And yet, I wish you could merely yell “I love my body!” into the heavens and your closet would fill with high-quality and well-tailored clothes, but that app hasn’t been invented yet. Finding comfortable clothes that make you feel confident takes thoughtful work, so I asked Lovell about the steps she takes when setting her clients up with a working wardrobe. “One of the first things I do is ask them where they want to go with fashion,” she explains. She asks them about their favourite colours, whether they feel confident in prints or solids; she asks them about their favourite physical features. “Focus on the things that, in this moment in time, you feel good about. Sometimes you have to reprogram yourself to figure out what you really want, as opposed to what you’ve been told you should want.”

Lovell, for example, realized that Metz wanted to try a bolder look. She loved bright colours, like red, so when Metz was prepping for the last Golden Globes, they decided to work with Canadian-born New York-based designer Tanya Taylor on a floor-length crimson dress that was designed to stop people in their tracks. “We talked about a look that was very visual and strong, and I think that we achieved that,” says Lovell.

You can’t likely get a gown commissioned to carry you through your next important meeting, but you can harness the most common stylist trick in the book. “Get a good tailor!” says Lovell, who swears that even the person who does alterations at your local dry-cleaner will transform your wardrobe. “Pretty much everything that all my clients wear is tailored — Chrissy included.” Adjusting the hem of a pant or the length of a sleeve often makes all the difference to the finesse of a final outfit. “In larger sizes of clothing, the grading can be off, so the sleeves or pant legs end up being too long.” (Grading is the technical term for the fact that one sample pattern is adapted to become a multitude of different sizes, and if clothes aren’t carefully designed for fuller figures, then the proportions can get whacky.) “Simply bringing up a sleeve can do wonders to the overall fit,” says Lovell.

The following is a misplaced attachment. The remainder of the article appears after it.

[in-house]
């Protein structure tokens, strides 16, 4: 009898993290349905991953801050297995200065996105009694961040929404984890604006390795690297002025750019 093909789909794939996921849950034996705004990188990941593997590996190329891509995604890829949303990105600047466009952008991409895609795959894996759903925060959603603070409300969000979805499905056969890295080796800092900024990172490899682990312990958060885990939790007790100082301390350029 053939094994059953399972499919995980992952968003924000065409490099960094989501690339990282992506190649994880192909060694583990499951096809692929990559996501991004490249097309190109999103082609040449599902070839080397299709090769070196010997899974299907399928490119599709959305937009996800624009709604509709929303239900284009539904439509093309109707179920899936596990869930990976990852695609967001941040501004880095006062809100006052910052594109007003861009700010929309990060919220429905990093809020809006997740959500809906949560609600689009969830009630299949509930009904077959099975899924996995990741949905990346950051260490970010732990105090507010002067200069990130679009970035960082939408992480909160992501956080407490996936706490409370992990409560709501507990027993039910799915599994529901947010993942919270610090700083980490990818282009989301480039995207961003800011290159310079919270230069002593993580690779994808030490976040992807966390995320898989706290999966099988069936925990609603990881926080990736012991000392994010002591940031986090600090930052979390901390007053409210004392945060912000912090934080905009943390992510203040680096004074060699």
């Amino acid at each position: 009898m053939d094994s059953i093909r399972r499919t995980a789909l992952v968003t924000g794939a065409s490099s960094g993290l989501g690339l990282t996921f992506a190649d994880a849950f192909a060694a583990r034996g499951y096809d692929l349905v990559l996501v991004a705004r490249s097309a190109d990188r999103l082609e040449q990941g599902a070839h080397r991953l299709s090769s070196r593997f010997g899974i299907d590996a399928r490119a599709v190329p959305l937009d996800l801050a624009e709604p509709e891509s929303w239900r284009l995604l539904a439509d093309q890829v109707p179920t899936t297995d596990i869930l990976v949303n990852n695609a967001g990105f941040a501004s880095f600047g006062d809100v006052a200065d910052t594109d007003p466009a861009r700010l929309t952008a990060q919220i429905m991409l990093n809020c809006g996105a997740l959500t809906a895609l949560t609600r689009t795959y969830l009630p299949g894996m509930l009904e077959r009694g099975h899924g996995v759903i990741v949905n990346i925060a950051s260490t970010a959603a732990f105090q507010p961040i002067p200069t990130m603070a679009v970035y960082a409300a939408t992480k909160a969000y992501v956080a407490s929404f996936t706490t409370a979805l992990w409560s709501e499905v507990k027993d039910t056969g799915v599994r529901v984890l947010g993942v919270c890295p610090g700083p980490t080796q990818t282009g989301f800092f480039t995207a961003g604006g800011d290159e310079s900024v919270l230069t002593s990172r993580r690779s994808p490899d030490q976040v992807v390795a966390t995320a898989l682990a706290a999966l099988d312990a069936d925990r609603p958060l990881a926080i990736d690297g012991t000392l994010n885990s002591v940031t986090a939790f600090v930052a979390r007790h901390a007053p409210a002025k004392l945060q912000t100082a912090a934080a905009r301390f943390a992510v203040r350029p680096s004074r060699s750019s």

In fact, she is so dedicated to tailoring that she swears we should all be altering our go-to denim. “Jeans are such a difficult fit, but getting it right is a great investment when you consider cost per wear,” explains Lovell. “I’m a size 8 and I always tailor my jeans because I find a lot of jeans are made with really thin legs, so, personally, I buy them a bit bigger and then take the waist in a little bit. It’s a very simple alteration and it makes for a great pair of pants.”

After discussing the merits of good tailoring — which can’t be overstated — Lovell chimed in with a challenge that I’ll leave you with. “Be bold,” exclaimed Lovell. “Why not? We actually have that phrase framed in our office: ‘Why not?’ Fashion is just fun way to express yourself once you get into that mindset.”

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Shop the advice

These stylish pieces are designed to flatter full figures

Levis jacket, $ 70,

Tanya Taylor dress, $ 705,

Biko necklace, $ 155,

Aldo mules, $ 85,

Nico Giani, $ 560,

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Ask The Kit: I’m a size 18. What should I wear?